The largest grazing-lease holder in Grand Teton National Park plans to give up his 2,000-acre lease. Brad Mead, co-owner of the Mead-Hansen Ranch and a fourth-generation Jackson Hole rancher, says his ranch will stop grazing on public land by the end of the year.
Mead acknowledged that his ranch needed a "dramatic change in operation," and said that ranching in Jackson Hole had become an "anachronism." He did not challenge the claims made by two conservation groups, the Western Watershed Project and the Jackson Hole Conservation Alliance, that his recent sale of part of the 1,300-acre Mead-Hansen ranch would automatically invalidate his lease.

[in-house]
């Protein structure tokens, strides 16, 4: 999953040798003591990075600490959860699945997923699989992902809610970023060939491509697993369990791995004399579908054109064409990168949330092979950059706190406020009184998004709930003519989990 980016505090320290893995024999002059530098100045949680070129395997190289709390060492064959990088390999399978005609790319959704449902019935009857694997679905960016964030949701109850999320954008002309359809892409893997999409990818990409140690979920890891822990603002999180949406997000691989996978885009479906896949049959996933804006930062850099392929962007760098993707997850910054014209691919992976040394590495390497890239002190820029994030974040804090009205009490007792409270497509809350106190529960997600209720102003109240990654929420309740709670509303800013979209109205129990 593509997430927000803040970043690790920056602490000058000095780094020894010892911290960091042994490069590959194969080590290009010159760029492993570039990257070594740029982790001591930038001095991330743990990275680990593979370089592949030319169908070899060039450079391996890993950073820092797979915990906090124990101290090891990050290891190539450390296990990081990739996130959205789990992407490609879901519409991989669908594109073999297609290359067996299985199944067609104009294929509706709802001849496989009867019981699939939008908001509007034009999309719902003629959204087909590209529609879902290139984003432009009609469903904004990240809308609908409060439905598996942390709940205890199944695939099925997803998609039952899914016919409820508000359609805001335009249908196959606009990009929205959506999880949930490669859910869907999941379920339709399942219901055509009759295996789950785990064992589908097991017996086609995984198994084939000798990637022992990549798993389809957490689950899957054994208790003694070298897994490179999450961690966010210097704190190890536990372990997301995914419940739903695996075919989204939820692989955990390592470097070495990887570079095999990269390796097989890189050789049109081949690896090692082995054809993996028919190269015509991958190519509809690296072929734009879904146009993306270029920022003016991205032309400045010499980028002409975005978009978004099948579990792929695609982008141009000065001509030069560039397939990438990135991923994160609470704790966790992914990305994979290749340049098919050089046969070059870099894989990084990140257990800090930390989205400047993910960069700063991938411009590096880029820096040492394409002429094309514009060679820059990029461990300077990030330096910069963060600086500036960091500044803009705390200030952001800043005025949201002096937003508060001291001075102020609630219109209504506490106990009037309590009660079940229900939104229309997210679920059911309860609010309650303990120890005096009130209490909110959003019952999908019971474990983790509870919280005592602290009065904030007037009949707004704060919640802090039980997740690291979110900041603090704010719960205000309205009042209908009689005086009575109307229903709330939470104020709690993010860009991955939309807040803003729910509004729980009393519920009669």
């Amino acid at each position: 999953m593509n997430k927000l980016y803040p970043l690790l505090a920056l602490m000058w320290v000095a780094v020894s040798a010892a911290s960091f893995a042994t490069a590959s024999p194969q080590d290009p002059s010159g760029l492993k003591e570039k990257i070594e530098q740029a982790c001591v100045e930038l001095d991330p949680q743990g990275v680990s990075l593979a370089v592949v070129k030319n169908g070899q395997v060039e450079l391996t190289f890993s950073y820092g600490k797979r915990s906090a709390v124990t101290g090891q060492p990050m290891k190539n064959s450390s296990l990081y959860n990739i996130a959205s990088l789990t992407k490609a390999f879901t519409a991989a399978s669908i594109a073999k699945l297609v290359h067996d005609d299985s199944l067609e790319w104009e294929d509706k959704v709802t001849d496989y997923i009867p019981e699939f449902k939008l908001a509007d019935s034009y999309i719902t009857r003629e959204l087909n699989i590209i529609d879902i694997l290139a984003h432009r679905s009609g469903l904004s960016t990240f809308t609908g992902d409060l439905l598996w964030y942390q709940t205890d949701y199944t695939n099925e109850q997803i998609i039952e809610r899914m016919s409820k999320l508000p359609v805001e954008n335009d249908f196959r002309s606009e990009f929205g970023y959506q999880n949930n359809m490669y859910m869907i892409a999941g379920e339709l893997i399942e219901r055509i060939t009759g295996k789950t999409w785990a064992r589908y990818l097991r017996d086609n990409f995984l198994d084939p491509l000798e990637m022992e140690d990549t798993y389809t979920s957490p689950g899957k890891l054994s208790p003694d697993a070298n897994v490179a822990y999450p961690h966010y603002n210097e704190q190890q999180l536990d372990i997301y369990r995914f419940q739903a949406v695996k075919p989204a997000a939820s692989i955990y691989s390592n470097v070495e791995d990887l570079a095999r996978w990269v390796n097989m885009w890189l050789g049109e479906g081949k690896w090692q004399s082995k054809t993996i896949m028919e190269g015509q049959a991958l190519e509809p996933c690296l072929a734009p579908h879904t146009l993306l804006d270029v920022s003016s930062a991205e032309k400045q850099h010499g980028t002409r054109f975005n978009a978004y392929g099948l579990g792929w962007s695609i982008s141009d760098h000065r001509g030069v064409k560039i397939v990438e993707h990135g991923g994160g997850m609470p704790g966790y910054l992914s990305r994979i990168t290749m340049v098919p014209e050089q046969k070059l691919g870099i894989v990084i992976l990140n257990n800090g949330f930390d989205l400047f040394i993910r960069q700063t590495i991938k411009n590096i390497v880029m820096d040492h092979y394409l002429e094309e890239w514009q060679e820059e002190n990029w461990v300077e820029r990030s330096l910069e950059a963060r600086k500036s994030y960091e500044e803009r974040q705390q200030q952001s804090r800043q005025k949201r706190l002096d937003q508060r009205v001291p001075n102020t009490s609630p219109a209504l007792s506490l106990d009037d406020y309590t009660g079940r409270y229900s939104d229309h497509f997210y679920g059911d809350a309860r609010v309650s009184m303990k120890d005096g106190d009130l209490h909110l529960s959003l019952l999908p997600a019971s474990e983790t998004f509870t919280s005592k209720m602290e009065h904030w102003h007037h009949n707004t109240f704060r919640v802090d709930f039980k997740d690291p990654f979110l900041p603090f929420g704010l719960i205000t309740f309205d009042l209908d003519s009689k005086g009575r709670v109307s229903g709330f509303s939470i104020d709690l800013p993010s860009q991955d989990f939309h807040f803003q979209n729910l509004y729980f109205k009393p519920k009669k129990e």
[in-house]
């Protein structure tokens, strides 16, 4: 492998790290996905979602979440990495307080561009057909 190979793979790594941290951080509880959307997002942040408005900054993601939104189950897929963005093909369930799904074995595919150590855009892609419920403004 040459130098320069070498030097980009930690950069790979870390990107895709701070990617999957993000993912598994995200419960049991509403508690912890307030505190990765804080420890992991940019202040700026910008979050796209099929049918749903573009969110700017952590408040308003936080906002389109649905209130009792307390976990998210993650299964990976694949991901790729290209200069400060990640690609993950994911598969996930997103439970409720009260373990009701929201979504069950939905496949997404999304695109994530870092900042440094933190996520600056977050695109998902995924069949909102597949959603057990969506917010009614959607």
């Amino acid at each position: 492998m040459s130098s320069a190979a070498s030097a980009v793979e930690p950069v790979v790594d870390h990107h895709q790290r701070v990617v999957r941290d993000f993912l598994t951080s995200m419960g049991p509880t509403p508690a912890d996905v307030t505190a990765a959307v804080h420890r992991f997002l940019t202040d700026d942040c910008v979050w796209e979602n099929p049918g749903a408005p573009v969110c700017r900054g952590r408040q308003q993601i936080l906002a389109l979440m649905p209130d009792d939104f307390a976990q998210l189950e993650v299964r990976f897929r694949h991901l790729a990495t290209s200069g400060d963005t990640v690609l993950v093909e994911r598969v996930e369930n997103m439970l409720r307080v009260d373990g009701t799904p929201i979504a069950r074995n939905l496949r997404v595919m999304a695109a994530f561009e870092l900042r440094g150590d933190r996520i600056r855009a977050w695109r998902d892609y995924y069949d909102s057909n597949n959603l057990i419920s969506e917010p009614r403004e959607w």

When Grand Teton National Park was created in 1950, the park allowed established leaseholders to continue grazing until the sale of their private lands or until the death of designated heirs. But after the sudden death of Mead-Hansen Ranch heiress Mary Mead in a 1997 horseback-riding accident, legislation sponsored by Sen. Craig Thomas, R-Wyo., allowed the ranch to hold onto its park lease.
Environmental and conservation groups have long opposed cattle grazing in the park, contending that grazing stresses native wildlife and plant life, erodes watersheds, and places an unnecessary burden on the park budget. Grand Teton National Park earns about $8,000 per year in grazing fees, but pays $50,000 a year to maintain grazing infrastructure. There are six leaseholders remaining in Grand Teton National Park.